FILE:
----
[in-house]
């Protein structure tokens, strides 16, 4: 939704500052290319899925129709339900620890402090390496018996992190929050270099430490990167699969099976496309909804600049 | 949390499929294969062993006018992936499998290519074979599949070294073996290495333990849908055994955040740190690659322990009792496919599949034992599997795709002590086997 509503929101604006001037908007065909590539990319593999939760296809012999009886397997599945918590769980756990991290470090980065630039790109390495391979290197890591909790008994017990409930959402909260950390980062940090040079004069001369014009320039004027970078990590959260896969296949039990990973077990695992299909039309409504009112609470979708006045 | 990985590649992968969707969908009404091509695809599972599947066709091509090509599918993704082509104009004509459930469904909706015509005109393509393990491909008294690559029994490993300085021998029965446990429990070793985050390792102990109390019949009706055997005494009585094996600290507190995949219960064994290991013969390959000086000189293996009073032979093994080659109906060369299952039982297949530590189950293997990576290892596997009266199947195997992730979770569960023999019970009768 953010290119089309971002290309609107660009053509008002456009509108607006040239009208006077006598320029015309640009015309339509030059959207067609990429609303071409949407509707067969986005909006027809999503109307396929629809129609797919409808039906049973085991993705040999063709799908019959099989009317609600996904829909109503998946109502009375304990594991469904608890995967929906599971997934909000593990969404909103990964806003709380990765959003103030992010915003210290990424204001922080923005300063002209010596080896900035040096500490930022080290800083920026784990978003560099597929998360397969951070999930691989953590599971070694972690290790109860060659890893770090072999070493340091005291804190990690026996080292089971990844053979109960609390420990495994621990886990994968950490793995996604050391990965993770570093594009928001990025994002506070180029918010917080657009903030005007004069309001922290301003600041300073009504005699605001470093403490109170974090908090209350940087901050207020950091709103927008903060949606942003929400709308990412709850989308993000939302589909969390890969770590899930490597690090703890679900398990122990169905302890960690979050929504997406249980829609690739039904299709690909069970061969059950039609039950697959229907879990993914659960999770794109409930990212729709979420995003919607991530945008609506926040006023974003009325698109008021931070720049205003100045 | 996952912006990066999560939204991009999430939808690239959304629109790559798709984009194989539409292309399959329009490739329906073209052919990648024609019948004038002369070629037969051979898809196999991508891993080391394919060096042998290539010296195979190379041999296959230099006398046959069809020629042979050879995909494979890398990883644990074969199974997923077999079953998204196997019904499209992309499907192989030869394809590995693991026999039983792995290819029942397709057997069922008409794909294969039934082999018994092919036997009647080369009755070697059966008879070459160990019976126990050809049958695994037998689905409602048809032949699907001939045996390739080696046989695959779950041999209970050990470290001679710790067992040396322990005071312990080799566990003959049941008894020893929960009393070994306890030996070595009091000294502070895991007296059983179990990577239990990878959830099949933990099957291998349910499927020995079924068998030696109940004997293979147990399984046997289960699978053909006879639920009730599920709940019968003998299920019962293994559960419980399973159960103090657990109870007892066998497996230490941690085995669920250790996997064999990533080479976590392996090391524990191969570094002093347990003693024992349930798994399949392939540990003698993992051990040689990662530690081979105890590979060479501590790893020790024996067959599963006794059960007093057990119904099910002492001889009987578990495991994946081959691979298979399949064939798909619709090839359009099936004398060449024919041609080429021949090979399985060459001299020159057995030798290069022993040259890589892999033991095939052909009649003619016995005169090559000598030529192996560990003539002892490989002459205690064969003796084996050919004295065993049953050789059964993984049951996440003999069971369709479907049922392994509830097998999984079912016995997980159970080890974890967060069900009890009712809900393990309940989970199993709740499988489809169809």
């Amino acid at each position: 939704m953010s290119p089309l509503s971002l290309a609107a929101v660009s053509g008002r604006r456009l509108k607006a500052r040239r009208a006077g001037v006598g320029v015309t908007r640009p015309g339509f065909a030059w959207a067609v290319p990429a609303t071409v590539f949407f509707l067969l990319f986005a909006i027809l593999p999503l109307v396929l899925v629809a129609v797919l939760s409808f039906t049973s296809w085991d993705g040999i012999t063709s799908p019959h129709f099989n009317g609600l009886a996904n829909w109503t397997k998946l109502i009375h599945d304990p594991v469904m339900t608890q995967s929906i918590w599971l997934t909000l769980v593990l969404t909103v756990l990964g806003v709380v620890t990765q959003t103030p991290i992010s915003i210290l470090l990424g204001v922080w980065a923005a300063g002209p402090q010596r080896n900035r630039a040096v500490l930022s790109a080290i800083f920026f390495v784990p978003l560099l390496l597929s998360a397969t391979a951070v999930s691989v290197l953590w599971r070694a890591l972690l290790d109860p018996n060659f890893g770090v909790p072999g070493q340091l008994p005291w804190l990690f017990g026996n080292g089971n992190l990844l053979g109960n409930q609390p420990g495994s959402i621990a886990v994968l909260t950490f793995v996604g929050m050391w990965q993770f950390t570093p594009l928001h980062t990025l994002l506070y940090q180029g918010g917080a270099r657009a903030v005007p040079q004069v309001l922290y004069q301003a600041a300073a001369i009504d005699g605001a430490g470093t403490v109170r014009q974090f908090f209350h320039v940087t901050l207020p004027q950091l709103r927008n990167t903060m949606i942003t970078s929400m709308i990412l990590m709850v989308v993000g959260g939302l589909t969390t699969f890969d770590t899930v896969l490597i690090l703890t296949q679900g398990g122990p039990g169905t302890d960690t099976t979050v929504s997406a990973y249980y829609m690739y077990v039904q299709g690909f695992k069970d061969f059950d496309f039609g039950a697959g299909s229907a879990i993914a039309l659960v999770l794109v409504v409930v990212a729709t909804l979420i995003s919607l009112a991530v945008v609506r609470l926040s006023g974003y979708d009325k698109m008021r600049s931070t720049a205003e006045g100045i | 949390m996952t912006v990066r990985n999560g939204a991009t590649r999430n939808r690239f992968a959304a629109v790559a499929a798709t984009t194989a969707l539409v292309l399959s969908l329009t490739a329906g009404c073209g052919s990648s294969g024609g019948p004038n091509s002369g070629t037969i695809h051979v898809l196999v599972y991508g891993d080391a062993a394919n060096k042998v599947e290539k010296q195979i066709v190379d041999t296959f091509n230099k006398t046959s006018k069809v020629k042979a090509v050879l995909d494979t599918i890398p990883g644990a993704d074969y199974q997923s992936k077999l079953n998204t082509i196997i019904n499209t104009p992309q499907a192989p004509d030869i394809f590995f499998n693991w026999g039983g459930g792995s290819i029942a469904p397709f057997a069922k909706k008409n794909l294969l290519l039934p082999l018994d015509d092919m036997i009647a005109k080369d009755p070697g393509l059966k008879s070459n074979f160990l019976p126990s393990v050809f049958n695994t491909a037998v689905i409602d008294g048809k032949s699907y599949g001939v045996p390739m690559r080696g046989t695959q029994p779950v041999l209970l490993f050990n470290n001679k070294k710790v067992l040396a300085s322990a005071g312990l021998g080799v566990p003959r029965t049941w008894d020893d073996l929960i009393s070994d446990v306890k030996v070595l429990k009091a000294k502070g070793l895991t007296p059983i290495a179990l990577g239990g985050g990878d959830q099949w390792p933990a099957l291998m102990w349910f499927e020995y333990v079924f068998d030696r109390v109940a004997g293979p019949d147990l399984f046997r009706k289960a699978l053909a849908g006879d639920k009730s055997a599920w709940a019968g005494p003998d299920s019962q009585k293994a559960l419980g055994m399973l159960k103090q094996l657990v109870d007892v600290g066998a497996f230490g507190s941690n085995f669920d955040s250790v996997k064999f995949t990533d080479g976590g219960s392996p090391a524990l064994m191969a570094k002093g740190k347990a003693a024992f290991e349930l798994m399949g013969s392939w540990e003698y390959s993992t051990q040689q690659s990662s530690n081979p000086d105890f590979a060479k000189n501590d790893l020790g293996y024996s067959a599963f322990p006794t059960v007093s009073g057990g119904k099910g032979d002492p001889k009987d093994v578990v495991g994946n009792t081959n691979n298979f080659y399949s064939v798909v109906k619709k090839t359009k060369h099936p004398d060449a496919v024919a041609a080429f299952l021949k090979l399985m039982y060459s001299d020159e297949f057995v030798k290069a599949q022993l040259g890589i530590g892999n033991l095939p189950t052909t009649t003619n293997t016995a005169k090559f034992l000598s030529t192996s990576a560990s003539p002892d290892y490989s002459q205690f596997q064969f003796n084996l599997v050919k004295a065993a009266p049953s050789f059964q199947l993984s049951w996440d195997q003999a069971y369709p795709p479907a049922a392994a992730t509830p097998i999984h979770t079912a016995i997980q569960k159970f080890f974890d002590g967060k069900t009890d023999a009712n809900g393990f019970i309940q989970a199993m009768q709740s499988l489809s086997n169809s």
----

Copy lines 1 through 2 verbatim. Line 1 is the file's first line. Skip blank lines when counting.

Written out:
[in-house]
């Protein structure tokens, strides 16, 4: 939704500052290319899925129709339900620890402090390496018996992190929050270099430490990167699969099976496309909804600049 | 949390499929294969062993006018992936499998290519074979599949070294073996290495333990849908055994955040740190690659322990009792496919599949034992599997795709002590086997 509503929101604006001037908007065909590539990319593999939760296809012999009886397997599945918590769980756990991290470090980065630039790109390495391979290197890591909790008994017990409930959402909260950390980062940090040079004069001369014009320039004027970078990590959260896969296949039990990973077990695992299909039309409504009112609470979708006045 | 990985590649992968969707969908009404091509695809599972599947066709091509090509599918993704082509104009004509459930469904909706015509005109393509393990491909008294690559029994490993300085021998029965446990429990070793985050390792102990109390019949009706055997005494009585094996600290507190995949219960064994290991013969390959000086000189293996009073032979093994080659109906060369299952039982297949530590189950293997990576290892596997009266199947195997992730979770569960023999019970009768 953010290119089309971002290309609107660009053509008002456009509108607006040239009208006077006598320029015309640009015309339509030059959207067609990429609303071409949407509707067969986005909006027809999503109307396929629809129609797919409808039906049973085991993705040999063709799908019959099989009317609600996904829909109503998946109502009375304990594991469904608890995967929906599971997934909000593990969404909103990964806003709380990765959003103030992010915003210290990424204001922080923005300063002209010596080896900035040096500490930022080290800083920026784990978003560099597929998360397969951070999930691989953590599971070694972690290790109860060659890893770090072999070493340091005291804190990690026996080292089971990844053979109960609390420990495994621990886990994968950490793995996604050391990965993770570093594009928001990025994002506070180029918010917080657009903030005007004069309001922290301003600041300073009504005699605001470093403490109170974090908090209350940087901050207020950091709103927008903060949606942003929400709308990412709850989308993000939302589909969390890969770590899930490597690090703890679900398990122990169905302890960690979050929504997406249980829609690739039904299709690909069970061969059950039609039950697959229907879990993914659960999770794109409930990212729709979420995003919607991530945008609506926040006023974003009325698109008021931070720049205003100045 | 996952912006990066999560939204991009999430939808690239959304629109790559798709984009194989539409292309399959329009490739329906073209052919990648024609019948004038002369070629037969051979898809196999991508891993080391394919060096042998290539010296195979190379041999296959230099006398046959069809020629042979050879995909494979890398990883644990074969199974997923077999079953998204196997019904499209992309499907192989030869394809590995693991026999039983792995290819029942397709057997069922008409794909294969039934082999018994092919036997009647080369009755070697059966008879070459160990019976126990050809049958695994037998689905409602048809032949699907001939045996390739080696046989695959779950041999209970050990470290001679710790067992040396322990005071312990080799566990003959049941008894020893929960009393070994306890030996070595009091000294502070895991007296059983179990990577239990990878959830099949933990099957291998349910499927020995079924068998030696109940004997293979147990399984046997289960699978053909006879639920009730599920709940019968003998299920019962293994559960419980399973159960103090657990109870007892066998497996230490941690085995669920250790996997064999990533080479976590392996090391524990191969570094002093347990003693024992349930798994399949392939540990003698993992051990040689990662530690081979105890590979060479501590790893020790024996067959599963006794059960007093057990119904099910002492001889009987578990495991994946081959691979298979399949064939798909619709090839359009099936004398060449024919041609080429021949090979399985060459001299020159057995030798290069022993040259890589892999033991095939052909009649003619016995005169090559000598030529192996560990003539002892490989002459205690064969003796084996050919004295065993049953050789059964993984049951996440003999069971369709479907049922392994509830097998999984079912016995997980159970080890974890967060069900009890009712809900393990309940989970199993709740499988489809169809």